Did you know your cup of coffee can demonstrate the existence of God and the creation of the universe? My wife thinks I am weird, but I like to let my coffee cool down for a few minutes before drinking it. I don’t think I’m weird for not wanting my tongue burnt every morning, but maybe that’s just me.
Why does coffee cool the longer it sits? Science gives us the answer. Your coffee cools because of the Second Law of Thermodynamics. This scientific law states that entropy is always increasing. Now we ask, “What is entropy?” Simply put, entropy is the movement from order to disorder in a system.
Let me illustrate how this scientific law works with your cup of hot coffee. Your coffee maker places the heat energy into the liquid as it brews your coffee. When you pour it into your mug, the liquid coffee interacts with its surrounding environment and the heat energy escapes the liquid in the form of steam. The steam coming off your hot coffee indicates it is cooling down little by little. If you let your coffee cup sit long enough, it will eventually reach the same temperature as the environment it is in. We commonly call this “room temperature.” For the record, I don’t like room-temperature coffee, either.
Some people try to slow the cooling of their coffee by putting it in a thermos with a tightly closed lid. Scientifically speaking, a thermos slows entropy. Given enough time, even the best thermoses cannot keep the coffee from cooling. Entropy marches on. The only way to return our coffee to its original temperature is to add an external heat source. That’s why we have microwaves and stoves.
How does the Second Law of Thermodynamics tie in with the creation of the universe? The amount of usable energy is decreasing. Scientists estimate that if rates remain constant, the universe will run out of energy in about 20 billion years. But some scientists like Carl Sagan (1934-1996) claim the universe had no beginning. Sagan wrote in the opening line of his popular book and television series, Cosmos, “The cosmos is all that is or ever was or ever will be.”
If the universe had no beginning, we should have run out of energy a long time ago. Further, if the universe is going to last forever, we should not be running out of energy. But even our coffee cups tell us we are running out of energy, therefore, the universe cannot be eternal. This simple fact destroys Sagan’s godless philosophy.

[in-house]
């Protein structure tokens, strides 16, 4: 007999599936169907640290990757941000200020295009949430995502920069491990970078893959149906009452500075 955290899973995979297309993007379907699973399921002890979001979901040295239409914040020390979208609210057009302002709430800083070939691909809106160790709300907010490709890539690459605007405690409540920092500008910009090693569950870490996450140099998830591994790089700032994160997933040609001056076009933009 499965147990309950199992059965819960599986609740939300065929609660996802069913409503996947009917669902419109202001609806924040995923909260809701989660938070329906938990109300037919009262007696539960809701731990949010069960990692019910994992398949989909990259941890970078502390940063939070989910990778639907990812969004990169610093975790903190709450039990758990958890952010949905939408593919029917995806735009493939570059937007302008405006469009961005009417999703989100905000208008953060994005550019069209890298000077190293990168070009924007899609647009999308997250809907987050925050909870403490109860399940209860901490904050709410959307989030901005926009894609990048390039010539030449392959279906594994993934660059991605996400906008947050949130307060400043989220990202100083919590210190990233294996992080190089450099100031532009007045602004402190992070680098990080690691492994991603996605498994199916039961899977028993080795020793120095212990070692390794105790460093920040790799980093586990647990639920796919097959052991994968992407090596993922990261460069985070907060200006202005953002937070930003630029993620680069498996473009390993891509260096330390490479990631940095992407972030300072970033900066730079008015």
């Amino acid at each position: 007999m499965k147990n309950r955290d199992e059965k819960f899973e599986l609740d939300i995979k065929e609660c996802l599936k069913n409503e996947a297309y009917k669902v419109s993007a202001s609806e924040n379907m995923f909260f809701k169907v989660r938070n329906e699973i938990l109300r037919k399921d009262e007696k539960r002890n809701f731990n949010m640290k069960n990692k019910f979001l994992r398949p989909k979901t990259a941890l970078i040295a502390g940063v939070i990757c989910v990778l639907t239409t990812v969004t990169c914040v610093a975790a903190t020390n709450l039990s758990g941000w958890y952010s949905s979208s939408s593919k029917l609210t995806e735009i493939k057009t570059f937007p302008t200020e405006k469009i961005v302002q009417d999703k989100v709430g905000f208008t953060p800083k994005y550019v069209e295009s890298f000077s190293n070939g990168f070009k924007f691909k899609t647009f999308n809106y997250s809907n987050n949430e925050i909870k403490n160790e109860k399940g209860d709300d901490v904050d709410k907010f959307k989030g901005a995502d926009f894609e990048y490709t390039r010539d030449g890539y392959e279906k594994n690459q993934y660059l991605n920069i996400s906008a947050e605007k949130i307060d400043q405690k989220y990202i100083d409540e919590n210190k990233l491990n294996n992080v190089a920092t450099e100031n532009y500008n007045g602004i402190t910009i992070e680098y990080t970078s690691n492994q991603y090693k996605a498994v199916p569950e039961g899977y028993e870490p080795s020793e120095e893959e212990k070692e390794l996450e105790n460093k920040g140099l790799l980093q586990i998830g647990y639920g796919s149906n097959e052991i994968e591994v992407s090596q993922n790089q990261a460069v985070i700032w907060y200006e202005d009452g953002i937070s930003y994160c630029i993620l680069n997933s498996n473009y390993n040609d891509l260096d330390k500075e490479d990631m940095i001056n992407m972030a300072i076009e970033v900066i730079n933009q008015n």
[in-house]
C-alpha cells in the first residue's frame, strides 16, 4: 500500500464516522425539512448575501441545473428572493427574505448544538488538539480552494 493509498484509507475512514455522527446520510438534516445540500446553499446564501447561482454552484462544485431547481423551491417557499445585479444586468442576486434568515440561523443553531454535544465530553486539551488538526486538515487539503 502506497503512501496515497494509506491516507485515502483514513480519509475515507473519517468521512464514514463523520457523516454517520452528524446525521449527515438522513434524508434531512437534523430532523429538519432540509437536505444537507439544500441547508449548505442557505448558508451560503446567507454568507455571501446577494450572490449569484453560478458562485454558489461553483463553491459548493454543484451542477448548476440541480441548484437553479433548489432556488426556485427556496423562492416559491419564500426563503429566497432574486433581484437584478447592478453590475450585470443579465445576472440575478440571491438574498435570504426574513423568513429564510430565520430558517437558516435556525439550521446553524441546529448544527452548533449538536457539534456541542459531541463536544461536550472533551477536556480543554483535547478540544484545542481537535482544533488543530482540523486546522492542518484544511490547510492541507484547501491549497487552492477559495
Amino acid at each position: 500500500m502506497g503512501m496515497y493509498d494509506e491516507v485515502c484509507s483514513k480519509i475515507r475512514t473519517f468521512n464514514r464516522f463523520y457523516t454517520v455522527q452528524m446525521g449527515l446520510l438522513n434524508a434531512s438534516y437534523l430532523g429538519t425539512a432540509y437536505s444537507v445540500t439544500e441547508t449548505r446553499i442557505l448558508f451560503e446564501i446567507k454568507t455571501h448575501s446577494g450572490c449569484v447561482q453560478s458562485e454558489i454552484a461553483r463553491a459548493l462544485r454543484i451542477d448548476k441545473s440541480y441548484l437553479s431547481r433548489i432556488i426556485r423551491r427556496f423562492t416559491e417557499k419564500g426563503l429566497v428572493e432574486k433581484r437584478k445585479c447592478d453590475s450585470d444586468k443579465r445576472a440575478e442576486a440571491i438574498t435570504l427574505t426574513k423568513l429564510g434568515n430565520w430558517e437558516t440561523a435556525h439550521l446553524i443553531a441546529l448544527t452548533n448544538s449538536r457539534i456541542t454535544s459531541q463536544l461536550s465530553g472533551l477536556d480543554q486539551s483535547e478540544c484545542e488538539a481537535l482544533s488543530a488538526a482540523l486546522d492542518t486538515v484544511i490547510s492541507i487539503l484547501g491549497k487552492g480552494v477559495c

This points us to what is called the “cosmological argument” for the existence of God. “Cosmological” comes from the Greek word “cosmos.” Isn’t it ironic that Sagan argued against a transcendent creator God by using the term “cosmos” and we are arguing for a transcendent creator God using the same term?
Consider the reasoning of the cosmological argument for God’s existence. 1. Everything that had a beginning had a cause. 2. The universe had a beginning. 3. Therefore, the universe had a cause.
For any conclusion to be true, the premises must also be true. Does everything that had a beginning have a cause? Certainly. This is known as the Law of Causality. It is a bedrock scientific principle. There must be a cause for everything that is. Nothing comes into being without a cause. Did your coffee come into being without a cause? Some mornings in my half-asleep state I wonder how many scoops I put into the brew basket, but I know the coffee was made by a (semi) intelligent being.
Is the second premise true? Did the universe have a beginning? The Second Law of Thermodynamics makes an eternal universe impossible. Our coffee cup taught us that. If the universe was eternal, our hot coffee would never cool down and our ice would never melt. Energy would stay constant.